Over the past few seasons, NASCAR on Fox has been the center of much ridicule and anger from fans of the sport. From horrific pre-race segments such as "A Slice of Pizzi" and "The Adventures of Digger and Friends" to the poor "Hollywood Hotel" comedy act of Chris Myers, Jeff Hammond and Darrell Waltrip, the network's coverage seemed to be more about entertainment than the actual event taking place.
For one afternoon, however, Fox ditched the silliness and provided their best coverage in years during Sunday's telecast of the Daytona 500.
The pre-race show was "all killer, no filler"—no comedy segments, just straight-forward features and information. The most important change, however, came from Chris Myers, who ditched his "I kid because I care" schtick to act like a serious sportscaster. He displayed a great knowledge of the sport, and even kept Hammond and "Ol' DW" in line.
If they can keep this up every week, they'll be a worthy competitor to ABC/ESPN's NASCAR Countdown program.
As for the race coverage itself, Fox certainly used their new high-definition presentation to the network's advantage (standard-definition televisions received a letterbox format). The NFL on Fox theme was a vast improvement over "NASCAR Love," the theme for the network's Sprint Cup coverage from 2007-2010.
The new graphics package—also implemented on SPEED's telecasts during Speedweeks—may be the best the network has ever produced, as they are both vibrant and unable to take away from the actual race.
Digger, NASCAR on Fox's mascot gopher, showed up just once during in-race action, as it appears he will now be used mostly on commercial bumpers a la Cletus the robot on NFL coverage.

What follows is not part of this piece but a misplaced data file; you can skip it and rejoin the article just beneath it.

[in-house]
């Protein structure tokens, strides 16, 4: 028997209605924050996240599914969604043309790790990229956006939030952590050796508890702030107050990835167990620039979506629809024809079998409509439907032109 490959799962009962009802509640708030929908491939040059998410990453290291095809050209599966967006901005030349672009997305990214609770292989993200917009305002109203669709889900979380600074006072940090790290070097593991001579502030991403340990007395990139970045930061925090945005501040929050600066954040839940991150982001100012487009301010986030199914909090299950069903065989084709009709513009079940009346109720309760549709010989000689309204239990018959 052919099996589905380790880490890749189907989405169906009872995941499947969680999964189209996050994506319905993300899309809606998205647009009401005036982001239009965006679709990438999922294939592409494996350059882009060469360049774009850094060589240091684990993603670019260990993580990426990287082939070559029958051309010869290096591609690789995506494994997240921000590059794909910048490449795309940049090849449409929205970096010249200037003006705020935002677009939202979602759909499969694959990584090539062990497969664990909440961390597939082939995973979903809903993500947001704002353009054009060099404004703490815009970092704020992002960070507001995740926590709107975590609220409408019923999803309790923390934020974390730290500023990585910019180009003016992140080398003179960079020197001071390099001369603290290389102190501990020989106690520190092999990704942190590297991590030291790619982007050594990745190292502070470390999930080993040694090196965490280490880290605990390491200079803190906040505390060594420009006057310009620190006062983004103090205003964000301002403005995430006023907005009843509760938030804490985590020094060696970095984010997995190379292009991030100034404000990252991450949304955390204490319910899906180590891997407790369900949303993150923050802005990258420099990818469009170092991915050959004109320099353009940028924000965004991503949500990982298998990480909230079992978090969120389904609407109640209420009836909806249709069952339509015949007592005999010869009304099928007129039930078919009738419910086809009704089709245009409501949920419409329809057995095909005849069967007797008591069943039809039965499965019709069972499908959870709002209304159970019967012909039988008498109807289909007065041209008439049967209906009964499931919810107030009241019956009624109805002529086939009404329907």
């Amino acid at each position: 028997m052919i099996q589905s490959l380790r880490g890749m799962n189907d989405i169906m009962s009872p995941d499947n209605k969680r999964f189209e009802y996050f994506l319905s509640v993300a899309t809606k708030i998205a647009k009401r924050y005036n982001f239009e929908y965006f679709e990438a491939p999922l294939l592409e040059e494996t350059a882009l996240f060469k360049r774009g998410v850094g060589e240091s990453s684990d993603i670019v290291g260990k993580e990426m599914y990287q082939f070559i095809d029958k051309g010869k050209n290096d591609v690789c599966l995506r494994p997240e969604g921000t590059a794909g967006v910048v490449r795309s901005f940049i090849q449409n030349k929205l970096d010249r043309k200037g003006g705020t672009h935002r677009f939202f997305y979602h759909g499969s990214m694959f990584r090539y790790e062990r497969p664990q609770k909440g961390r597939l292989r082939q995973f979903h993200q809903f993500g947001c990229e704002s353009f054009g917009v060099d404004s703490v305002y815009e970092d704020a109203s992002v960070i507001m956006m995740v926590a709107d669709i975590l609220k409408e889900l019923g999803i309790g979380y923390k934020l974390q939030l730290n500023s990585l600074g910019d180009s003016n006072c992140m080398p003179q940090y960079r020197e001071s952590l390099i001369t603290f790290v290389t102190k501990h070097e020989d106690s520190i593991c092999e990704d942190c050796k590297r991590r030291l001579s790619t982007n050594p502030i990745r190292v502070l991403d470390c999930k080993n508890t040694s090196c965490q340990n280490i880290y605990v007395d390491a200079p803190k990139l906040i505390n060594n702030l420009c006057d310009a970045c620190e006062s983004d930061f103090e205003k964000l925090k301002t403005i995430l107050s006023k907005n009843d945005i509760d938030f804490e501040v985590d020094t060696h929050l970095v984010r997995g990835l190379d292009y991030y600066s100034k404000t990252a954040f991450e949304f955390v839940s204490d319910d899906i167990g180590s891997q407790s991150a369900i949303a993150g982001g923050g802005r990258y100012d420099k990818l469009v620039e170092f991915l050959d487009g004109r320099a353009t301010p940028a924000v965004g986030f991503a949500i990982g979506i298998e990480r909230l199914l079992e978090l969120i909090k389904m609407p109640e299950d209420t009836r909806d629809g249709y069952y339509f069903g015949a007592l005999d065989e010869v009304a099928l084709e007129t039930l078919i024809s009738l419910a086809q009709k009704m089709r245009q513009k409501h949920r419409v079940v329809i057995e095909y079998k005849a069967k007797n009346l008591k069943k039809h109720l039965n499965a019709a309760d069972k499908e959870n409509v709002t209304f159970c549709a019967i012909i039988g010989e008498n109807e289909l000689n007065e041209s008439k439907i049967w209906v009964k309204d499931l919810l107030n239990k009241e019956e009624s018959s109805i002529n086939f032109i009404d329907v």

The on-air crew—with Mike Joy, Larry McReynolds and Waltrip in the booth and Matt Yocum, Dr. Dick Berggren, Krista Voda and Steve Brynes in the pits—started very strong, with the exception of "DW" trying to claim that his brother Michael spinning David Reutimann didn't start the "Big One" on lap 28.
Unfortunately, much like most of last season's Chasers in the event, the Fox crew struggled to the finish. Once again, Waltrip ruined what could have been a legendary call by Joy, as you can see here (Joy is yelling, "Cinderella's glass slipper fits!"). It's about time for Fox to reign Waltrip in, as they've done with Digger and Myers's goofball gimmick.
Voda handled the Victory Lane interview with Trevor Bayne, and called him "Travis" to begin the interview (it's a good thing that Bayne was in too much shock to realize it). From there, Fox interviewed the usual suspects—Dale Earnhardt Jr. and Carl Edwards—before talking to Bayne's mother.
Fox signed off at about 5:50 p.m., leaving viewers without interviews from third-place finisher David Gilliland, fourth-place finisher Bobby Labonte, or seventh-place finisher Regan Smith. Additionally, Bayne's owners—the Wood Brothers, one of the oldest teams in the Sprint Cup garage—were not interviewed, and crew chief Donnie Wingo was noticeably left out.
On Sunday, viewers were treated to the best presentation by Fox in quite some time, even though viewers were snubbed from a truly memorable call and intriguing postrace interviews.
Thoughts? Comment below.
Ryan Papaserge is a junior journalism/mass communication student at St. Bonaventure University and a Featured Columnist at Bleacher Report.